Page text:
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DIR EN GREY: Lurking Inevitability

June 28, 2007

During the past 10 years of their existence, DIR EN GREY have risen to become one of the biggest rock bands in the world. The band finally broke into the U.S. market with their 2005 album, Withering to Death, and have been enjoying sold out shows and an ever growing fanbase here ever since. Their sixth and most recent album, The Marrow of a Bone, is DIR EN GREY’s most ferocious and accomplished work to date. Humble main guitarist and chief songwriter, Kaoru, looks back on their recent U.S. jaunts and reflects on the band’s musical mission now gone global.

APESHIT: You guys recently finished a headlining U.S. tour, which was almost completely sold out. How did the tour go? Were you guys surprised by the reactions at the shows?

Kaoru: I was surprised to see so many people actually came to our first headliner tour and was overwhelmed with gratitude. The reaction towards songs like “The Final” was different from the response in Japan, the crowd just went wild. I felt pleased to know they had been waiting for this.

APESHIT: DIR EN GREY was invited to play the Family Values Tour last year with KORN, STONE SOUR, DEFTONES, and others. You guys were the only foreign band on the bill. What was that experience like? Was the tour a success in your eyes? What was it like to tour alongside a band like KORN?

Kaoru: Amazing! As the tour name reads, all the bands and crew had a fun time, just like family would day by day. It was full of impact. We watched all the bands play every single day from backstage, and it felt weird just standing there, for our band to be playing the same stage, you know. After each show, we would have to pack up and head out to the next venue, so we’d be rushing, taking our shower while listening to the DEFTONES live from our dressing rooms! We have never expected such luxury. Those were the days we could have never imagined. We are honored to have taken part in this great tour and do appreciate KORN and all people concerned.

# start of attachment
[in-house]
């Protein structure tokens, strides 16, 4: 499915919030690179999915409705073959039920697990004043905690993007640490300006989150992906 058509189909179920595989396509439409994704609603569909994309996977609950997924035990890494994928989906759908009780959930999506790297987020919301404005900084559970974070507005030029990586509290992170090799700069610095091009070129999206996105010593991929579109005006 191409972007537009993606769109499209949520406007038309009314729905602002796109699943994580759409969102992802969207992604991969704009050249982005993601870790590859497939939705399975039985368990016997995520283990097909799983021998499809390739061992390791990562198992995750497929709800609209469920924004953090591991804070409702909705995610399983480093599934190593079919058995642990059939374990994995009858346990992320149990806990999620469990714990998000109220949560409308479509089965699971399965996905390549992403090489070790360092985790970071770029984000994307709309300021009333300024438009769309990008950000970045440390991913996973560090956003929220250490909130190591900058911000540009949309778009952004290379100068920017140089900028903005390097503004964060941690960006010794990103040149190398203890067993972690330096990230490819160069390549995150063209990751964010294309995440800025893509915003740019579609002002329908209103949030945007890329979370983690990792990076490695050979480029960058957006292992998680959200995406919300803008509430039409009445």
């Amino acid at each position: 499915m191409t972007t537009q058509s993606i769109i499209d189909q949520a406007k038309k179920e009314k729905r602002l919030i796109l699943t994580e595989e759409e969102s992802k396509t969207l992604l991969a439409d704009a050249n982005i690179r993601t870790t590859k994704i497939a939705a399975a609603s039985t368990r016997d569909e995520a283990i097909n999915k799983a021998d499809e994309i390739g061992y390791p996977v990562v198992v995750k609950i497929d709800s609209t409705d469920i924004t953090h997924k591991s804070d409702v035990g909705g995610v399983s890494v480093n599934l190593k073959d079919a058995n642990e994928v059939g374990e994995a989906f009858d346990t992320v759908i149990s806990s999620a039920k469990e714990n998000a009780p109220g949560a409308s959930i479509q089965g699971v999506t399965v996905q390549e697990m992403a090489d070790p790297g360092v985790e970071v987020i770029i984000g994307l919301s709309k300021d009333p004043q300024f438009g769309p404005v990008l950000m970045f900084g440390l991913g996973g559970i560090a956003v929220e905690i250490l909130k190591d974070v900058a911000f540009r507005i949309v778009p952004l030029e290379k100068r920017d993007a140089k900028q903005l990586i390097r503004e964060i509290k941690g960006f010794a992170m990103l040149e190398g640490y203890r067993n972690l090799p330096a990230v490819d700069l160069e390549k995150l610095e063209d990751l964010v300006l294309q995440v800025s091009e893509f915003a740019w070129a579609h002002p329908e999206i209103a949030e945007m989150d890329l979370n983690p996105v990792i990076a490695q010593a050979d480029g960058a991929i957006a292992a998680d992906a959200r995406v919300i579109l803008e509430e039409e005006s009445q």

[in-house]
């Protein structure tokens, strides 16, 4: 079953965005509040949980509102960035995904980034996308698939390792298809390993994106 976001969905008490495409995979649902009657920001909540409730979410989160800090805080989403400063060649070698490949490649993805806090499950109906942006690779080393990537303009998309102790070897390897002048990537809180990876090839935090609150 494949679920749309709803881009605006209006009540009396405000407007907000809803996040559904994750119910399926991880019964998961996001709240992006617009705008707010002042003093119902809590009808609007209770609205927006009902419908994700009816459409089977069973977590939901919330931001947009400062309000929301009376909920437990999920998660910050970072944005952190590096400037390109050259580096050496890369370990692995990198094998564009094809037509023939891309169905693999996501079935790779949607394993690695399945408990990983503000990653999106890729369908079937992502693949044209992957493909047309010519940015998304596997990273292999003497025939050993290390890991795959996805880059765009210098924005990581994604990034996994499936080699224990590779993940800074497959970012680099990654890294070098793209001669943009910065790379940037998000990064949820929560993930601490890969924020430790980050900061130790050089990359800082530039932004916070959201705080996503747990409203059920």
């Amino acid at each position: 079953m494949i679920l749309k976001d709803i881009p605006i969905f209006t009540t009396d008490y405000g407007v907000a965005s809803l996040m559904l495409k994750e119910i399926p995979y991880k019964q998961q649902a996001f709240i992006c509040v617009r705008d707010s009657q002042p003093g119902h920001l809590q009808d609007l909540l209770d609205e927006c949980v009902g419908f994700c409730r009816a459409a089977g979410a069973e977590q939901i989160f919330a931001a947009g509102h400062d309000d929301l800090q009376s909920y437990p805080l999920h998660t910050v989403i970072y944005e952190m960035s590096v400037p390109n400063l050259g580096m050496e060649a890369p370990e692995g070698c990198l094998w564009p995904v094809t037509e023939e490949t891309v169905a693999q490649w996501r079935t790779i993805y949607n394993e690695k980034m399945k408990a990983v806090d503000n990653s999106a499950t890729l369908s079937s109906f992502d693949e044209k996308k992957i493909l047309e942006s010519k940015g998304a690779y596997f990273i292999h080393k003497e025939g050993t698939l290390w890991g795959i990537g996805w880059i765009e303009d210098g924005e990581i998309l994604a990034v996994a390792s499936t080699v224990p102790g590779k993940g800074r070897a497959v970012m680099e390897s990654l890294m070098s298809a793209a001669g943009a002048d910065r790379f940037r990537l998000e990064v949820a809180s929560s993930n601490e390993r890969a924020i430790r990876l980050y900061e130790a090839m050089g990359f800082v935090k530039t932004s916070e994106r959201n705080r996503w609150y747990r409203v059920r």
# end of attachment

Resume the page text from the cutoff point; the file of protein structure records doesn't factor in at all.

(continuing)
APESHIT: The band has been well-known and revered by fans in not only Japan but the rest of the world for years. It seems like America is the last major country that you have yet to conquer. Is making it big in America a major goal of the band? Has making an impact in America been a difficult task?

Kaoru: Actually, we don’t think much of [our] success. If there are people who wish to come and feel and experience our songs and watch our stage, we will go anywhere in the world. I think we will feel great if we can reach that point called success after having many people listen to our songs. But, we don’t go on, striving for that purpose. All we do is to follow the path we believe in.

APESHIT: Congratulations on the new album, The Marrow of a Bone! It turned out great and it’s definitely your best album yet. How do you feel about how it turned out? Are you satisfied with the results or do you think you could have done better?